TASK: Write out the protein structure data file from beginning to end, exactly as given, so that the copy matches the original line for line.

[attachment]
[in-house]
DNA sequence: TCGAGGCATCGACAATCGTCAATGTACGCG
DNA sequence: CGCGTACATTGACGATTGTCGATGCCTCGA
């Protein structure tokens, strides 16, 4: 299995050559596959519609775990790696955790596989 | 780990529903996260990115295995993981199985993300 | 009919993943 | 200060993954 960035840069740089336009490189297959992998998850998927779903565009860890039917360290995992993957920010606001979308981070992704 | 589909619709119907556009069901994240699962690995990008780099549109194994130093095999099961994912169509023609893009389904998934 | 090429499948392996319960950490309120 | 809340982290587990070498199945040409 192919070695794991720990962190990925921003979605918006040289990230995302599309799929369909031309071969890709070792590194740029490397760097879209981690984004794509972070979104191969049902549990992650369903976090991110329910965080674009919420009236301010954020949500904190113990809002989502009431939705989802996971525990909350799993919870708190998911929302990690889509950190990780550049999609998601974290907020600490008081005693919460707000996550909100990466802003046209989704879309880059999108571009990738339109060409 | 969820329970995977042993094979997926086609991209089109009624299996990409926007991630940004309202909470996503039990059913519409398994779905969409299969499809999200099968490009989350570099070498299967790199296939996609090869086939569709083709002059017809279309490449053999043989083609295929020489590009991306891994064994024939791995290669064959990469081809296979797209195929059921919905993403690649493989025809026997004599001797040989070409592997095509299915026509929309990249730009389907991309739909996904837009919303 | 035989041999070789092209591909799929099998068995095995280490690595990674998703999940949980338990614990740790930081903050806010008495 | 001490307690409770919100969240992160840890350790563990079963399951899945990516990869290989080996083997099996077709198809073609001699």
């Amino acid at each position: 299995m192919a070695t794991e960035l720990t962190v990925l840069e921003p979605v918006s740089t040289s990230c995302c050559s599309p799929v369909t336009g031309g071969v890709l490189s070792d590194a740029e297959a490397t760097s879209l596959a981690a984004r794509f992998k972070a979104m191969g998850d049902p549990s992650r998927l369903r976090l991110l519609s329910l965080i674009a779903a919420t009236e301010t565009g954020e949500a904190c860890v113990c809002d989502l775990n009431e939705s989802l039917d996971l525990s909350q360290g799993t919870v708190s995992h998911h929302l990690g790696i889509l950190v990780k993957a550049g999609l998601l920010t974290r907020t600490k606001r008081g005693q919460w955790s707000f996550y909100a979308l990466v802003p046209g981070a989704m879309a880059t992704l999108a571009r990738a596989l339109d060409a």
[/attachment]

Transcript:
[in-house]
DNA sequence: TCGAGGCATCGACAATCGTCAATGTACGCG
DNA sequence: CGCGTACATTGACGATTGTCGATGCCTCGA
């Protein structure tokens, strides 16, 4: 299995050559596959519609775990790696955790596989 | 780990529903996260990115295995993981199985993300 | 009919993943 | 200060993954 960035840069740089336009490189297959992998998850998927779903565009860890039917360290995992993957920010606001979308981070992704 | 589909619709119907556009069901994240699962690995990008780099549109194994130093095999099961994912169509023609893009389904998934 | 090429499948392996319960950490309120 | 809340982290587990070498199945040409 192919070695794991720990962190990925921003979605918006040289990230995302599309799929369909031309071969890709070792590194740029490397760097879209981690984004794509972070979104191969049902549990992650369903976090991110329910965080674009919420009236301010954020949500904190113990809002989502009431939705989802996971525990909350799993919870708190998911929302990690889509950190990780550049999609998601974290907020600490008081005693919460707000996550909100990466802003046209989704879309880059999108571009990738339109060409 | 969820329970995977042993094979997926086609991209089109009624299996990409926007991630940004309202909470996503039990059913519409398994779905969409299969499809999200099968490009989350570099070498299967790199296939996609090869086939569709083709002059017809279309490449053999043989083609295929020489590009991306891994064994024939791995290669064959990469081809296979797209195929059921919905993403690649493989025809026997004599001797040989070409592997095509299915026509929309990249730009389907991309739909996904837009919303 | 035989041999070789092209591909799929099998068995095995280490690595990674998703999940949980338990614990740790930081903050806010008495 | 001490307690409770919100969240992160840890350790563990079963399951899945990516990869290989080996083997099996077709198809073609001699």
């Amino acid at each position: 299995m192919a070695t794991e960035l720990t962190v990925l840069e921003p979605v918006s740089t040289s990230c995302c050559s599309p799929v369909t336009g031309g071969v890709l490189s070792d590194a740029e297959a490397t760097s879209l596959a981690a984004r794509f992998k972070a979104m191969g998850d049902p549990s992650r998927l369903r976090l991110l519609s329910l965080i674009a779903a919420t009236e301010t565009g954020e949500a904190c860890v113990c809002d989502l775990n009431e939705s989802l039917d996971l525990s909350q360290g799993t919870v708190s995992h998911h929302l990690g790696i889509l950190v990780k993957a550049g999609l998601l920010t974290r907020t600490k606001r008081g005693q919460w955790s707000f996550y909100a979308l990466v802003p046209g981070a989704m879309a880059t992704l999108a571009r990738a596989l339109d060409a």